Despite a great deal of research on the genetic basis of hypertension, the results have been disappointing. A genome-wide association study of 14, 000 cases and 3,000 controls reported that none of the variants previously associated with hypertension showed evidence of association . One reason for this may be the presence of complex gene x environment interactions. The factors that increase or decrease disease risk of one genotype (e.g. angiotensinogen), may differ from those affecting another (e.g., the beta adrenergic receptor Arg38Gly polymorphism). If this is the case, then interactions may be one reason why relatively few genetic variants have been consistently found to contribute to complex diseases at a population level and why replication of significant findings has been difficult . In addition, contributions of specific genes may be related to different points in multiple underlying causal pathways, confounding differentiation at the phenotypic level (e.g., blood pressure). These issues have led investigators to begin examining the genetic factors associated with endophenotypic precursors to the overtsymptoms of disease . An endophenotype is an intermediate phenotype that may be more directly related to genotype than the clinical phenotype. An advantage of using endophenotypes is that they help to unravel the comoplexity of chronic disease by specifying intermediate gene x environment interactions that contribute to clinical endpoints.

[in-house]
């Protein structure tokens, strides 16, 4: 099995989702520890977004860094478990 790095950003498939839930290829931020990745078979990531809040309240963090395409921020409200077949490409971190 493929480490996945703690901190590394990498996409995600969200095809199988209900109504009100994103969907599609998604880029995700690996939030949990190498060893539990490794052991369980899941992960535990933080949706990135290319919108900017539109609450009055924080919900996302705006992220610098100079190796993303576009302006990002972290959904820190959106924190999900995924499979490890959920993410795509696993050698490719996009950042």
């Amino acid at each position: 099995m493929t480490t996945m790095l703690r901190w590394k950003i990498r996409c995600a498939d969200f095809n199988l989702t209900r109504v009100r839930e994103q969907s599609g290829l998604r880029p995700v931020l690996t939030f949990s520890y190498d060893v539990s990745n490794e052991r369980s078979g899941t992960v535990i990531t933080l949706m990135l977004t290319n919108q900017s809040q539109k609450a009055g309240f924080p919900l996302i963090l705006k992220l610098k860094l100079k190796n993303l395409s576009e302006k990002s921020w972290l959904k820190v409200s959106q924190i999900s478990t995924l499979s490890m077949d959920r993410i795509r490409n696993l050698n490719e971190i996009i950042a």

The rennin-angiotensin system and its effects represent an important endophenotype that has been indicated by several factors. Plasma renin is involved in the physiology of blood pressure elevation and responds to environmental factors such as stress and diet. The renin-angiotensin system plays a central role in sodium and water homeostasis in the body and contributes to the maintenance of vascular tone. The AGT gene that encodes angiotensinogen is one of the prime candidates in this causal pathway. Several meta-analyses have reported that individuals with the TT allele at the site encoding amino acid residue 235 of the AGT gene (M235T genotype) have a significantly greater risk for hypertension than those with the MM genotype –. The 235T-allele has also been associated with CHD even after controlling for hypertension , indicating that it may be related to CVD risk through multiple pathways. However, the results of the studies reported so far have not been consistent –.